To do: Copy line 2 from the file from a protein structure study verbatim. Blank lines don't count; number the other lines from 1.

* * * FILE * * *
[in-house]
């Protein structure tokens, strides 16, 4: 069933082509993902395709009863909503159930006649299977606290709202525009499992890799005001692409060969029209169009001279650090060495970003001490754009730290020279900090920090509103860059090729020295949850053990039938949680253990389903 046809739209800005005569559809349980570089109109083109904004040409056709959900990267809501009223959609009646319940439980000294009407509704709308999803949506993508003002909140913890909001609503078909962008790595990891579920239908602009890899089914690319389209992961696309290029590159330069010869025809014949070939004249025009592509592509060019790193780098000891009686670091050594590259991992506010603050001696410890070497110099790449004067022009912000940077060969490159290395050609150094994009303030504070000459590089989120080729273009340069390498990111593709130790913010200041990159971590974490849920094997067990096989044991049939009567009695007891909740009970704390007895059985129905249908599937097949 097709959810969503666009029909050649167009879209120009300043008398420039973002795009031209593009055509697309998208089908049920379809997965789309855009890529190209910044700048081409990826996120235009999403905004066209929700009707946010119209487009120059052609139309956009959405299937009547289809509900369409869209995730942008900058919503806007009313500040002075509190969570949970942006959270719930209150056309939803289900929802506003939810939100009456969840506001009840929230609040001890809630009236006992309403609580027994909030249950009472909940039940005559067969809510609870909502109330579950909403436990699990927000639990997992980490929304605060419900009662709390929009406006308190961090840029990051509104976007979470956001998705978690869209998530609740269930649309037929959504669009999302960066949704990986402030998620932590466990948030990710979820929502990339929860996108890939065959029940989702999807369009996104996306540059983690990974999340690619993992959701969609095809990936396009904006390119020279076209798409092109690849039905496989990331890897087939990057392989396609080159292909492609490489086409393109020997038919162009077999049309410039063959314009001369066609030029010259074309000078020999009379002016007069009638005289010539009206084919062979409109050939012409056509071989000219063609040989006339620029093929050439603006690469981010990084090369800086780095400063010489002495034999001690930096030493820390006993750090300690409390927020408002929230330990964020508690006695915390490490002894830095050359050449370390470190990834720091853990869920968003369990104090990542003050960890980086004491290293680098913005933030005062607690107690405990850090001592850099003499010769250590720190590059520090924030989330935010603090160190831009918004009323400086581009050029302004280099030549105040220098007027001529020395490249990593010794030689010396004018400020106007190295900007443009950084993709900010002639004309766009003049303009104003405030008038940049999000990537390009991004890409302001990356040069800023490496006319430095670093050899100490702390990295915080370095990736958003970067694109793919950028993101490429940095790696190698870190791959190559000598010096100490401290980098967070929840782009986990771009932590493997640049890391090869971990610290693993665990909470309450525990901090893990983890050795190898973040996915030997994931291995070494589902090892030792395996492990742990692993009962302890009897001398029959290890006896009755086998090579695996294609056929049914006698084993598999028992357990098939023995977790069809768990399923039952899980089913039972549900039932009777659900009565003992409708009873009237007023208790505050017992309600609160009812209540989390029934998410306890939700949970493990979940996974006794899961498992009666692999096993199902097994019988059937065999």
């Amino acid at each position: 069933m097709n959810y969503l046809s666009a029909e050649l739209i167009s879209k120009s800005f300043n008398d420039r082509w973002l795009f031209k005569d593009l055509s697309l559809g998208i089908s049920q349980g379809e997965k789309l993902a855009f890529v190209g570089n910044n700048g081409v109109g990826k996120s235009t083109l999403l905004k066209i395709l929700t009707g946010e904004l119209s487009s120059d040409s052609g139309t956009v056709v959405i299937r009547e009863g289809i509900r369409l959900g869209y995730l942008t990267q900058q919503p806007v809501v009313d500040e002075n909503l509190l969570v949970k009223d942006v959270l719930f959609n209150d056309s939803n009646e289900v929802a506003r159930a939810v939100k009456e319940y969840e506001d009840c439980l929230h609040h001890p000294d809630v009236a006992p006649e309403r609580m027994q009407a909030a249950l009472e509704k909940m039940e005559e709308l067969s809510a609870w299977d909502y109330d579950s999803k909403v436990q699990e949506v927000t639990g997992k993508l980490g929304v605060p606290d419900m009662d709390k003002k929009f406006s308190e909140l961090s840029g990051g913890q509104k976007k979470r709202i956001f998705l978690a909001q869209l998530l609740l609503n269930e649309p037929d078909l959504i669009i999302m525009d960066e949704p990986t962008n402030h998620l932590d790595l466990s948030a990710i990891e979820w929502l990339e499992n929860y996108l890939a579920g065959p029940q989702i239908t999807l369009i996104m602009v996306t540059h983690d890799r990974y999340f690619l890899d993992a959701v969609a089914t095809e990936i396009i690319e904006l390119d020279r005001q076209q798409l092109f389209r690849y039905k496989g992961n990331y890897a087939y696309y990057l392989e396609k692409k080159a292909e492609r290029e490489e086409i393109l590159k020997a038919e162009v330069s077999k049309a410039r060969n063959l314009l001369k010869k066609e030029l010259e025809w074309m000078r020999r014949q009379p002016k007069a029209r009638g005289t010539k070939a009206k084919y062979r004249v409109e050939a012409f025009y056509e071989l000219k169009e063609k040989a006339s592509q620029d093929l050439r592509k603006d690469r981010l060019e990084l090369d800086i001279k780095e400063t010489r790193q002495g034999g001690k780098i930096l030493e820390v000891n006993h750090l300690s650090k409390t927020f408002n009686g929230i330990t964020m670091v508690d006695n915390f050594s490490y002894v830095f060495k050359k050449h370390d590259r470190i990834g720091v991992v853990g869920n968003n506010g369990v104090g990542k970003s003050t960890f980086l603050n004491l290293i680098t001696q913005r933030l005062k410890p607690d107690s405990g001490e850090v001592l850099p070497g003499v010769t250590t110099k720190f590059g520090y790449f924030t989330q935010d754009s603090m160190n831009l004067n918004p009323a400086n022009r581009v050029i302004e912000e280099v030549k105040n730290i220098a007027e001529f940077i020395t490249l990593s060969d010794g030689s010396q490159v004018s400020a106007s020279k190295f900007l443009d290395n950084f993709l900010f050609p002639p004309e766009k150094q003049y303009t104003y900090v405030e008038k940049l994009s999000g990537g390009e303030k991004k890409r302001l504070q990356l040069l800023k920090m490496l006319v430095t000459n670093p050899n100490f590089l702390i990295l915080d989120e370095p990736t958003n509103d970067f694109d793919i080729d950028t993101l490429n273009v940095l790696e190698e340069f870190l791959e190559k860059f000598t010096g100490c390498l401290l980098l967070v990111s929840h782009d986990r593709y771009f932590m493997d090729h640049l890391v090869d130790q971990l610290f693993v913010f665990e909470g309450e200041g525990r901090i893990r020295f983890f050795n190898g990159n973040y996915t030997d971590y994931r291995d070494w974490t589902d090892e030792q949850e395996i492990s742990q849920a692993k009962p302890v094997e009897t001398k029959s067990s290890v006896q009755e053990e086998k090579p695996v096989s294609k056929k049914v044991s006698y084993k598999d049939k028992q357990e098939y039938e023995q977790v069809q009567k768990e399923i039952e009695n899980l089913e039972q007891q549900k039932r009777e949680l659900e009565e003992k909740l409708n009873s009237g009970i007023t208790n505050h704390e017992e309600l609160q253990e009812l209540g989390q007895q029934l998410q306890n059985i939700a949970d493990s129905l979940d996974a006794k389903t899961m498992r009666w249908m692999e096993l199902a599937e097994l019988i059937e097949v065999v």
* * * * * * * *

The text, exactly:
């Protein structure tokens, strides 16, 4: 069933082509993902395709009863909503159930006649299977606290709202525009499992890799005001692409060969029209169009001279650090060495970003001490754009730290020279900090920090509103860059090729020295949850053990039938949680253990389903 046809739209800005005569559809349980570089109109083109904004040409056709959900990267809501009223959609009646319940439980000294009407509704709308999803949506993508003002909140913890909001609503078909962008790595990891579920239908602009890899089914690319389209992961696309290029590159330069010869025809014949070939004249025009592509592509060019790193780098000891009686670091050594590259991992506010603050001696410890070497110099790449004067022009912000940077060969490159290395050609150094994009303030504070000459590089989120080729273009340069390498990111593709130790913010200041990159971590974490849920094997067990096989044991049939009567009695007891909740009970704390007895059985129905249908599937097949 097709959810969503666009029909050649167009879209120009300043008398420039973002795009031209593009055509697309998208089908049920379809997965789309855009890529190209910044700048081409990826996120235009999403905004066209929700009707946010119209487009120059052609139309956009959405299937009547289809509900369409869209995730942008900058919503806007009313500040002075509190969570949970942006959270719930209150056309939803289900929802506003939810939100009456969840506001009840929230609040001890809630009236006992309403609580027994909030249950009472909940039940005559067969809510609870909502109330579950909403436990699990927000639990997992980490929304605060419900009662709390929009406006308190961090840029990051509104976007979470956001998705978690869209998530609740269930649309037929959504669009999302960066949704990986402030998620932590466990948030990710979820929502990339929860996108890939065959029940989702999807369009996104996306540059983690990974999340690619993992959701969609095809990936396009904006390119020279076209798409092109690849039905496989990331890897087939990057392989396609080159292909492609490489086409393109020997038919162009077999049309410039063959314009001369066609030029010259074309000078020999009379002016007069009638005289010539009206084919062979409109050939012409056509071989000219063609040989006339620029093929050439603006690469981010990084090369800086780095400063010489002495034999001690930096030493820390006993750090300690409390927020408002929230330990964020508690006695915390490490002894830095050359050449370390470190990834720091853990869920968003369990104090990542003050960890980086004491290293680098913005933030005062607690107690405990850090001592850099003499010769250590720190590059520090924030989330935010603090160190831009918004009323400086581009050029302004280099030549105040220098007027001529020395490249990593010794030689010396004018400020106007190295900007443009950084993709900010002639004309766009003049303009104003405030008038940049999000990537390009991004890409302001990356040069800023490496006319430095670093050899100490702390990295915080370095990736958003970067694109793919950028993101490429940095790696190698870190791959190559000598010096100490401290980098967070929840782009986990771009932590493997640049890391090869971990610290693993665990909470309450525990901090893990983890050795190898973040996915030997994931291995070494589902090892030792395996492990742990692993009962302890009897001398029959290890006896009755086998090579695996294609056929049914006698084993598999028992357990098939023995977790069809768990399923039952899980089913039972549900039932009777659900009565003992409708009873009237007023208790505050017992309600609160009812209540989390029934998410306890939700949970493990979940996974006794899961498992009666692999096993199902097994019988059937065999």